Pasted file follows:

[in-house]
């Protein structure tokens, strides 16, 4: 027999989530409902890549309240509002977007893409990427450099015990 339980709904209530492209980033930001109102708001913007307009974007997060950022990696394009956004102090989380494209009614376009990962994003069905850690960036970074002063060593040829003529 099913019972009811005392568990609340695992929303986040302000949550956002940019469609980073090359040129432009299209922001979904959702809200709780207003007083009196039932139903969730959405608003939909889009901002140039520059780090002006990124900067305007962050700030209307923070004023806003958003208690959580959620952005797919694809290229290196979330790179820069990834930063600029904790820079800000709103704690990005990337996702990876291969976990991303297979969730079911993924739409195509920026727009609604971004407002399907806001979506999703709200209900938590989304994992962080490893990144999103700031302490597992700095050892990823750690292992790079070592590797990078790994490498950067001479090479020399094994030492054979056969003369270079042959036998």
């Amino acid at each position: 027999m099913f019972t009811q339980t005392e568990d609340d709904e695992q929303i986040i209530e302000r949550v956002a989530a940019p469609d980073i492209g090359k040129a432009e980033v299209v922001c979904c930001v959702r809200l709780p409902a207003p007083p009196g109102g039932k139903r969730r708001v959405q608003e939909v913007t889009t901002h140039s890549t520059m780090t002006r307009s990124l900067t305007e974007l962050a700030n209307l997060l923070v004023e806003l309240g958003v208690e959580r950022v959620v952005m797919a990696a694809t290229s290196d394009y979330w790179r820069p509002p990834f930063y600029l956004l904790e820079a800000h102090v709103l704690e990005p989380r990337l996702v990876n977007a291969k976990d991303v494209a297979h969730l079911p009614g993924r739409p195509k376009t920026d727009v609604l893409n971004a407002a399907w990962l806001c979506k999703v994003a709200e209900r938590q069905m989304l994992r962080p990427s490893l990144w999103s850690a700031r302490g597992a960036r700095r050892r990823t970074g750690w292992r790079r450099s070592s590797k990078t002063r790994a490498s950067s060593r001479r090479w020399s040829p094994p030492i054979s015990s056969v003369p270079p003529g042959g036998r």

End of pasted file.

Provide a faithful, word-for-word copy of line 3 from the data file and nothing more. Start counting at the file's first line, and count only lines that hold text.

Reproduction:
């Amino acid at each position: 027999m099913f019972t009811q339980t005392e568990d609340d709904e695992q929303i986040i209530e302000r949550v956002a989530a940019p469609d980073i492209g090359k040129a432009e980033v299209v922001c979904c930001v959702r809200l709780p409902a207003p007083p009196g109102g039932k139903r969730r708001v959405q608003e939909v913007t889009t901002h140039s890549t520059m780090t002006r307009s990124l900067t305007e974007l962050a700030n209307l997060l923070v004023e806003l309240g958003v208690e959580r950022v959620v952005m797919a990696a694809t290229s290196d394009y979330w790179r820069p509002p990834f930063y600029l956004l904790e820079a800000h102090v709103l704690e990005p989380r990337l996702v990876n977007a291969k976990d991303v494209a297979h969730l079911p009614g993924r739409p195509k376009t920026d727009v609604l893409n971004a407002a399907w990962l806001c979506k999703v994003a709200e209900r938590q069905m989304l994992r962080p990427s490893l990144w999103s850690a700031r302490g597992a960036r700095r050892r990823t970074g750690w292992r790079r450099s070592s590797k990078t002063r790994a490498s950067s060593r001479r090479w020399s040829p094994p030492i054979s015990s056969v003369p270079p003529g042959g036998r």